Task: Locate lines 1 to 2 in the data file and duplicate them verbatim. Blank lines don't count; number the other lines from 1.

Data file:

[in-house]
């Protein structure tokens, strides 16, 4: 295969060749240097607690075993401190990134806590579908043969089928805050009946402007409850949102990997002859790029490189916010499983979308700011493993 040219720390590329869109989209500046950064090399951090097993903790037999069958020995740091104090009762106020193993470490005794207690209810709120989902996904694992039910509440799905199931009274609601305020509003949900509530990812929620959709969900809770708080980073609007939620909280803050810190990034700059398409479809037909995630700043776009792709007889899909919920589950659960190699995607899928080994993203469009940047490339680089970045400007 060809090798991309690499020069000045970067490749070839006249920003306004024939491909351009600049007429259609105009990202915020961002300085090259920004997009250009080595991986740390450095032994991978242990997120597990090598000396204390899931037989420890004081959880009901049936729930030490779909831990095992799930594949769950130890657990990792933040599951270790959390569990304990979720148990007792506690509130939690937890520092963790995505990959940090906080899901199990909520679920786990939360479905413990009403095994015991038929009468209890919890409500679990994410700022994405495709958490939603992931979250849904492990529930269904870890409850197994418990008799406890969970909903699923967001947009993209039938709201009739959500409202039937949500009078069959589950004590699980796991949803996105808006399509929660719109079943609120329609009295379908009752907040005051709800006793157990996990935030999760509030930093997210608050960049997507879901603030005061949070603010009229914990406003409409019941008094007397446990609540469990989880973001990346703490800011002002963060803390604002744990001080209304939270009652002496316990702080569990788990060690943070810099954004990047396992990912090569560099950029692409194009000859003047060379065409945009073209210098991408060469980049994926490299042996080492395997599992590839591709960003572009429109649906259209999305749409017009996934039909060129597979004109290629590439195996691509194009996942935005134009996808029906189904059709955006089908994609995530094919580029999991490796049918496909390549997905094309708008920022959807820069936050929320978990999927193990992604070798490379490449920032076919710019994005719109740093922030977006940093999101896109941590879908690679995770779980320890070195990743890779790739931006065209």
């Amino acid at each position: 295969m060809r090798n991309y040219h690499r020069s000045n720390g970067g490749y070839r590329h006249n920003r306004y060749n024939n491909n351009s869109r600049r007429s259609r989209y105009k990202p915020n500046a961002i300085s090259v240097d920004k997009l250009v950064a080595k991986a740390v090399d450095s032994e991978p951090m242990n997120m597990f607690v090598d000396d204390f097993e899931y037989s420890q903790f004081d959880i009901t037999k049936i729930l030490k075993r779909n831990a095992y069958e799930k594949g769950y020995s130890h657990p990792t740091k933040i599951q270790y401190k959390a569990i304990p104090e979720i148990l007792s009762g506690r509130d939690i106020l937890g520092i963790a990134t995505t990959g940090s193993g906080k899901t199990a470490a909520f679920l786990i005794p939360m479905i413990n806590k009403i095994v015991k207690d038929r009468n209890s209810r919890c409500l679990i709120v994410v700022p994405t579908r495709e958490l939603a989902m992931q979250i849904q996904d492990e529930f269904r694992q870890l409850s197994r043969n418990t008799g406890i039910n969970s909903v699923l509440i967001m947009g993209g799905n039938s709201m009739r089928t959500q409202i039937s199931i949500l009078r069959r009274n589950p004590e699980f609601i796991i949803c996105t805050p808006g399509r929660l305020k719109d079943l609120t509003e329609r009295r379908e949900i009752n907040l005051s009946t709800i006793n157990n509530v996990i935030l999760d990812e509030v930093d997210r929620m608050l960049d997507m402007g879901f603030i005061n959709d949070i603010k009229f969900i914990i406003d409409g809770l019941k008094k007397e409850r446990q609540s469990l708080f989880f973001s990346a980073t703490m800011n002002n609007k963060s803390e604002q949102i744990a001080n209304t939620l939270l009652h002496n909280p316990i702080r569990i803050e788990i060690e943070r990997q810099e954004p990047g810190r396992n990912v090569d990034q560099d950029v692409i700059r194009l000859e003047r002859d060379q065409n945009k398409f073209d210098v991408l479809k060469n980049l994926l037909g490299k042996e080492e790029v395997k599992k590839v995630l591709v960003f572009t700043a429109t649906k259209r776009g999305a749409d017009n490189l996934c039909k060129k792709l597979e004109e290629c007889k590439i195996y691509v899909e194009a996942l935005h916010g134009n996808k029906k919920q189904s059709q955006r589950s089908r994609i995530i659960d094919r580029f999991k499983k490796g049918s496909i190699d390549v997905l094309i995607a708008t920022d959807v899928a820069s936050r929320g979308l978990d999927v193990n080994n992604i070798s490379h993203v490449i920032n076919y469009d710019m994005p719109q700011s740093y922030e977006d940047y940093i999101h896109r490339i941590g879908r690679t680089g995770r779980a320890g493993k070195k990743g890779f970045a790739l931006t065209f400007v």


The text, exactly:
[in-house]
């Protein structure tokens, strides 16, 4: 295969060749240097607690075993401190990134806590579908043969089928805050009946402007409850949102990997002859790029490189916010499983979308700011493993 040219720390590329869109989209500046950064090399951090097993903790037999069958020995740091104090009762106020193993470490005794207690209810709120989902996904694992039910509440799905199931009274609601305020509003949900509530990812929620959709969900809770708080980073609007939620909280803050810190990034700059398409479809037909995630700043776009792709007889899909919920589950659960190699995607899928080994993203469009940047490339680089970045400007 060809090798991309690499020069000045970067490749070839006249920003306004024939491909351009600049007429259609105009990202915020961002300085090259920004997009250009080595991986740390450095032994991978242990997120597990090598000396204390899931037989420890004081959880009901049936729930030490779909831990095992799930594949769950130890657990990792933040599951270790959390569990304990979720148990007792506690509130939690937890520092963790995505990959940090906080899901199990909520679920786990939360479905413990009403095994015991038929009468209890919890409500679990994410700022994405495709958490939603992931979250849904492990529930269904870890409850197994418990008799406890969970909903699923967001947009993209039938709201009739959500409202039937949500009078069959589950004590699980796991949803996105808006399509929660719109079943609120329609009295379908009752907040005051709800006793157990996990935030999760509030930093997210608050960049997507879901603030005061949070603010009229914990406003409409019941008094007397446990609540469990989880973001990346703490800011002002963060803390604002744990001080209304939270009652002496316990702080569990788990060690943070810099954004990047396992990912090569560099950029692409194009000859003047060379065409945009073209210098991408060469980049994926490299042996080492395997599992590839591709960003572009429109649906259209999305749409017009996934039909060129597979004109290629590439195996691509194009996942935005134009996808029906189904059709955006089908994609995530094919580029999991490796049918496909390549997905094309708008920022959807820069936050929320978990999927193990992604070798490379490449920032076919710019994005719109740093922030977006940093999101896109941590879908690679995770779980320890070195990743890779790739931006065209």